Libby Davies | LEAP | Law Enforcement Against Prohibition

About Libby Davies

Member of Parliament
Libby Davies

Ottawa, Ontario, Canada

“Poverty, addiction and homelessness are human problems not criminal problems and won’t be solved with longer prison terms."

Libby Davies has long been a political leader advocating drug reform. Libby was first elected as the Member of Parliament for Vancouver East in 1997. She was re-elected in November 2000, June 2004, January 2006, October 2008, and most recently in May 2011. She is deputy leader for the New Democratic Party. Libby is also the federal NDP spokesperson for health, and she served as the NDP House leader from 2003 to March 2011.

In 1982, Libby was elected to Vancouver City Council and served five consecutive terms. She became involved in every community issue; from protecting community services to developing affordable housing, fighting for parks and working for the elimination of poverty.

From 1994 to 1997, Libby worked with the Hospital Employees' Union serving in the role of ombudsperson for human rights, complaints investigator and coordinator of human resources.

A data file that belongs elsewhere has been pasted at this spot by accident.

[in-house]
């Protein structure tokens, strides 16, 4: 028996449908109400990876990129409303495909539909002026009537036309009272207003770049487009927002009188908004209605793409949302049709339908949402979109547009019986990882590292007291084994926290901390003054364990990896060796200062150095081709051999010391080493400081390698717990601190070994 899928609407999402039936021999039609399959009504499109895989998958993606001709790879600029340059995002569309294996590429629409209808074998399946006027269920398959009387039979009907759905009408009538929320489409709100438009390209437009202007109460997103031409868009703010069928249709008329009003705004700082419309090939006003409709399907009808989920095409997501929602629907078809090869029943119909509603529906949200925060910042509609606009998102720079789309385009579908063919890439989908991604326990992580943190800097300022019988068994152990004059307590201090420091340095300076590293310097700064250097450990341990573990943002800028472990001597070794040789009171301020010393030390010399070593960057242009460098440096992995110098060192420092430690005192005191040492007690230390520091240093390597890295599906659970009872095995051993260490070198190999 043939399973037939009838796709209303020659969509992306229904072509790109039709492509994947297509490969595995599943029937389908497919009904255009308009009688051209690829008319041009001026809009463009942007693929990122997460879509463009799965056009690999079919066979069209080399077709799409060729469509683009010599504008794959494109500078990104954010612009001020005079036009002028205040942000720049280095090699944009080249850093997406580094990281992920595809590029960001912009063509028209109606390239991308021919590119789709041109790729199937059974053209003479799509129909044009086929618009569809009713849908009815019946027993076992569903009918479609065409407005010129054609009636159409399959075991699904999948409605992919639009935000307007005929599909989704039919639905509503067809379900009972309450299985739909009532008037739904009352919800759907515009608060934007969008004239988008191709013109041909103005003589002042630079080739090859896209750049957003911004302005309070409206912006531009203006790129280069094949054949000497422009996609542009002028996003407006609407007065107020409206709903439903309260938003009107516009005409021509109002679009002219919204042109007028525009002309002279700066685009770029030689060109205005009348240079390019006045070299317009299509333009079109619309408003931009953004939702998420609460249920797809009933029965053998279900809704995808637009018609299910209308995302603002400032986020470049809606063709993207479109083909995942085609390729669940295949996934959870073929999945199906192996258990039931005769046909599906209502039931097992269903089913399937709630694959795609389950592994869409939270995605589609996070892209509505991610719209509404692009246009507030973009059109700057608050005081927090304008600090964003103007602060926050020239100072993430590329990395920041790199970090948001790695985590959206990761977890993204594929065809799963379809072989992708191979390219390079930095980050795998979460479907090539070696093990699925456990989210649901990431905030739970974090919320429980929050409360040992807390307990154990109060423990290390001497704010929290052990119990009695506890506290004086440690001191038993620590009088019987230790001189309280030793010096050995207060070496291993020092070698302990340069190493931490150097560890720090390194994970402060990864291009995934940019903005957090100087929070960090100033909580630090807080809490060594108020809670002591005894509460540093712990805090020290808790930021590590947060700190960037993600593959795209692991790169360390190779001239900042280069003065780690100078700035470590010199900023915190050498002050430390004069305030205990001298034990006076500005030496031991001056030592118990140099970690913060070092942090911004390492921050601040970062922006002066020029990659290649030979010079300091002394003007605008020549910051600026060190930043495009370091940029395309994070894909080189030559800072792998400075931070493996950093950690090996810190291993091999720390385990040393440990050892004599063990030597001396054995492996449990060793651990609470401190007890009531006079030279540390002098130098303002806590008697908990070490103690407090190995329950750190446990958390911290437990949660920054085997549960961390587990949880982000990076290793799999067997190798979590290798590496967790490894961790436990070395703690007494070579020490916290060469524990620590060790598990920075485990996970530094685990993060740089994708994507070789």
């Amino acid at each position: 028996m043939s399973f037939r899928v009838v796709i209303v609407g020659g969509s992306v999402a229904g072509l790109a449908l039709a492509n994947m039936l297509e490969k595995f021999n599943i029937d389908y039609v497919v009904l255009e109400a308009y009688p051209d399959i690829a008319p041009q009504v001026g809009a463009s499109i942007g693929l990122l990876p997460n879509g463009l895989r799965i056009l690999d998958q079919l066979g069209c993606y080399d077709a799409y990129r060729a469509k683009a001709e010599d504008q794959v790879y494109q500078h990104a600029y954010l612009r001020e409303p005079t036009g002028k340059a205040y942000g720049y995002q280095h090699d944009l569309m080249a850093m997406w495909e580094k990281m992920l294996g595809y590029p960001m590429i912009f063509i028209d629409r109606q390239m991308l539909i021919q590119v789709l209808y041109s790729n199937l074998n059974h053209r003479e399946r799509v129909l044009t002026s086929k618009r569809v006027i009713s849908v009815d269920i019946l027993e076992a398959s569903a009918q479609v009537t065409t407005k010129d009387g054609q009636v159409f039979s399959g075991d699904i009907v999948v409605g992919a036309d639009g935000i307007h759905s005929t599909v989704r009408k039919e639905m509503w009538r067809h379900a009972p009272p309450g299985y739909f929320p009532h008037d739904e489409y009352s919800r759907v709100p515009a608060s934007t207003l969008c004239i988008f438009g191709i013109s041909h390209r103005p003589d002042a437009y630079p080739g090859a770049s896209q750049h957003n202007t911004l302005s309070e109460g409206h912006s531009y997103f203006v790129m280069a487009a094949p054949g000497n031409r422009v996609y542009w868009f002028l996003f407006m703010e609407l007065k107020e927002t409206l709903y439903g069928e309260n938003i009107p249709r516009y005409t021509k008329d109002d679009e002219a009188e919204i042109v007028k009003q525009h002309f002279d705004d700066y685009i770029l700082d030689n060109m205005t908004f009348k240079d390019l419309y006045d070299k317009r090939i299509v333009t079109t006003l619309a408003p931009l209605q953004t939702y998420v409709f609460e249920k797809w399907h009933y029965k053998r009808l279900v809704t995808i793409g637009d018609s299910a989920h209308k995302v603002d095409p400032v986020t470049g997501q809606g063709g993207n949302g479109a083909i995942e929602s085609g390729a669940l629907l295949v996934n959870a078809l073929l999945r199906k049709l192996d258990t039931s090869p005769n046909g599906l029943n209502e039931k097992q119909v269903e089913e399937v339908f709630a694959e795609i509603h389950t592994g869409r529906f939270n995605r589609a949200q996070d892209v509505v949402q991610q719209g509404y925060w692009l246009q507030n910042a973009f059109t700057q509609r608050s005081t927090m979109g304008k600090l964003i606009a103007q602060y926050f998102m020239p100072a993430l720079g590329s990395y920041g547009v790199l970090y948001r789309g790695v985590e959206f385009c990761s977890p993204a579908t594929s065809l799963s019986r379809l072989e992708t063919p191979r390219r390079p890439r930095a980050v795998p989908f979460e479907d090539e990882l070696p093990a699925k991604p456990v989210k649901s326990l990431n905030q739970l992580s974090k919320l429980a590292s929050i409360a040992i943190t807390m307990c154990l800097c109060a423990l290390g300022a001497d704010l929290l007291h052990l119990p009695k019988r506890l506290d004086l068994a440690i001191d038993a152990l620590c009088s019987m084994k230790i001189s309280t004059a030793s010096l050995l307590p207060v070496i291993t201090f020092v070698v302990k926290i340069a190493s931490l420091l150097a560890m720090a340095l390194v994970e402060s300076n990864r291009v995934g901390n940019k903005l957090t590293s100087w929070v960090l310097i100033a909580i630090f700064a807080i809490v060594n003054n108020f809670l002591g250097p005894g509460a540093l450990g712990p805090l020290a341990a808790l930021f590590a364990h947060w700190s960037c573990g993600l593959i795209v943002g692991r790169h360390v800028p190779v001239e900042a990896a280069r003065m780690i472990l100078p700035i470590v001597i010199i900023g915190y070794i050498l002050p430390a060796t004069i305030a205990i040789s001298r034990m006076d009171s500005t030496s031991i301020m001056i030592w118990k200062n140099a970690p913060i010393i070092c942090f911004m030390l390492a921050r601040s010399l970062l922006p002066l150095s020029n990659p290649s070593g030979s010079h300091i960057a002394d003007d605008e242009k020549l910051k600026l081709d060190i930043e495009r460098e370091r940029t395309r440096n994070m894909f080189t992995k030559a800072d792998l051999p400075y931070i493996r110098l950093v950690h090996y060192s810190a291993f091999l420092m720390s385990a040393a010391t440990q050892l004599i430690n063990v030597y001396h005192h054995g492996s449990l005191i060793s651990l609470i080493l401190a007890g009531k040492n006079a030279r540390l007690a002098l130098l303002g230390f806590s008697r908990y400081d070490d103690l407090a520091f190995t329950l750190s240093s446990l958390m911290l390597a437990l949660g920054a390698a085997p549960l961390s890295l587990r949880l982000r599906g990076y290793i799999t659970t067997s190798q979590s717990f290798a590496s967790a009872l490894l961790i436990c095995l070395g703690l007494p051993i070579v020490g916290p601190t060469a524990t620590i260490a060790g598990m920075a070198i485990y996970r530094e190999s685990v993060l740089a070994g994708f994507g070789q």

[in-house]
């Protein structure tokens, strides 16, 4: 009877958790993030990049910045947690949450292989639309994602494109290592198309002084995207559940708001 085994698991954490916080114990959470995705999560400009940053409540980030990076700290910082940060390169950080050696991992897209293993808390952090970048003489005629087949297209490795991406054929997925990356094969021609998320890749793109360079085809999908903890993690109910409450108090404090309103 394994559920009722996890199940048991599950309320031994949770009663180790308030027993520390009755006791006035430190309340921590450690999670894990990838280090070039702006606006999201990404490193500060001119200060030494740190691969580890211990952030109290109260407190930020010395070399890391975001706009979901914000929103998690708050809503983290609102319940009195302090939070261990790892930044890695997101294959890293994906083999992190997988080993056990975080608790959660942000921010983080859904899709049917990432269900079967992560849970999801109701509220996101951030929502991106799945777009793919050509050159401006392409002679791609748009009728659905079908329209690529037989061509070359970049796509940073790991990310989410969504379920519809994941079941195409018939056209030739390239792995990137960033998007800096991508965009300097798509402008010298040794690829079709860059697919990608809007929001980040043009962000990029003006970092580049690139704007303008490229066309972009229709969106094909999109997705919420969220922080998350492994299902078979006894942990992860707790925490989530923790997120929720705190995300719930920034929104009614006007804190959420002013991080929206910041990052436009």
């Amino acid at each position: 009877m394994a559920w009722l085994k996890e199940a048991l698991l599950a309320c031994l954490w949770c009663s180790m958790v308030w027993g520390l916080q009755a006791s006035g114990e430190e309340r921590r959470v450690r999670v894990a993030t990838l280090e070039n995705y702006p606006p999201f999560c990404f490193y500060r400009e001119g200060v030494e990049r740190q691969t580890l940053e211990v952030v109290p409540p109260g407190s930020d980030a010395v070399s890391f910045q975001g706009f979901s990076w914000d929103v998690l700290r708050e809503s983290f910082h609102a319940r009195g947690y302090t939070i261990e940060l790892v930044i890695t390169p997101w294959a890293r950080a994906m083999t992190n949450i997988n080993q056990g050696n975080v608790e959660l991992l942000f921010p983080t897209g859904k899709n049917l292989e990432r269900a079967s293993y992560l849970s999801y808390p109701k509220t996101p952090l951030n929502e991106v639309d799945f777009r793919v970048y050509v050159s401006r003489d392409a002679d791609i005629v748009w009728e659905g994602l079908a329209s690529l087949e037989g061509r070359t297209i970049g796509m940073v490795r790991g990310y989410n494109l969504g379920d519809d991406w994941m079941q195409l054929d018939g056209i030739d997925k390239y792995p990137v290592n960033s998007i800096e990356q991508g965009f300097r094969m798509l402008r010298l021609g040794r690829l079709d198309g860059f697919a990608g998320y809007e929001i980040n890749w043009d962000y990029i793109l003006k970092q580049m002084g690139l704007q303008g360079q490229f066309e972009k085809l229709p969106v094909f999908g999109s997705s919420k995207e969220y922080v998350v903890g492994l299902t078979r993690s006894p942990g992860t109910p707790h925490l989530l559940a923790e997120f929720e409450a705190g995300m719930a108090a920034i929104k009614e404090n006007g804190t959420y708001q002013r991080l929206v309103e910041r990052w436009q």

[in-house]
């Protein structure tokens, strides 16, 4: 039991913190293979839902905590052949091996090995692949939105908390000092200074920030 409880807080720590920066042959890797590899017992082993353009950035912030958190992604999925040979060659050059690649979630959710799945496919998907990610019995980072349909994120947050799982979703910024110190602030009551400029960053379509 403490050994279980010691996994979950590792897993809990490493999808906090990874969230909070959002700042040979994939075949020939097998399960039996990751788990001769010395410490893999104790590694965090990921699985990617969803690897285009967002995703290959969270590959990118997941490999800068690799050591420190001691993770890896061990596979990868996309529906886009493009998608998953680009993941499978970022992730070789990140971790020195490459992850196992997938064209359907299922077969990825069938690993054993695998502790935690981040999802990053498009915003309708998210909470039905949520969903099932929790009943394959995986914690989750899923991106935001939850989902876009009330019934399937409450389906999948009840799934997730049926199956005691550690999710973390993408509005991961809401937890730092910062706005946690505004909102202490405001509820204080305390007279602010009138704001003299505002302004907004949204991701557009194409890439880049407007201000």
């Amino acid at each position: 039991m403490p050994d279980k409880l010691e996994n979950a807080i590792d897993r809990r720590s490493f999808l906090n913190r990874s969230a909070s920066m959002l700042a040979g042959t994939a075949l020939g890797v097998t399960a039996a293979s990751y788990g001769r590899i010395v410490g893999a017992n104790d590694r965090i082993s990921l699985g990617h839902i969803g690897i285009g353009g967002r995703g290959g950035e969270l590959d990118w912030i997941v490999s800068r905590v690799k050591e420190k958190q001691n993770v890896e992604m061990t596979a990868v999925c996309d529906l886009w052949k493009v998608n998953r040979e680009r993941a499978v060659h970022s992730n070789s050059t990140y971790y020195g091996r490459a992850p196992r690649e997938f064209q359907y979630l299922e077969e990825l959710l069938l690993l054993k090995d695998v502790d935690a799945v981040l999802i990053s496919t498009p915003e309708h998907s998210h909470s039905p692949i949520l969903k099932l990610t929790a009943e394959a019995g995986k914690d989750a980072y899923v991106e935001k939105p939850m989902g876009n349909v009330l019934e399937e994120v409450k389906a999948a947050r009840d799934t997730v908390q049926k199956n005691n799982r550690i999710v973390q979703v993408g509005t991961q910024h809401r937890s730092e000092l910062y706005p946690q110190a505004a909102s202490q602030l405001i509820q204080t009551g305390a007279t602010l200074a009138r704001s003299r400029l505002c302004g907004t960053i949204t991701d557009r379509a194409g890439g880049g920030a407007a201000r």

Since being elected as a Member of Parliament, Libby has provided a strong voice for Vancouver East. She has consistently raised issues of concern to her constituents in Parliament, including: community safety; adequate childcare; and post-secondary education. Libby has also been a tireless advocate in Parliament for a national housing program, and has successfully forced federal governments to address this basic human right.

Libby has been an outspoken advocate for drug policy reforms to stop the criminalization of drug users and the harm caused by Canada's prohibitionist policies. In 2005, she wrote to Stephen Harper that “poverty, addiction and homelessness are human problems not criminal problems and won’t be solved with longer prison terms.” Libby has received numerous awards including the Capital Xtra's Community Achievement Award for Political Activist of the Year, the YMCA Peace Medal Award, the Vancouver and District Labour Council's Syd Thompson Award, and most recently, the Justice Gerald LeDain Award for Achievement in the Field of Law for her work on drug policy.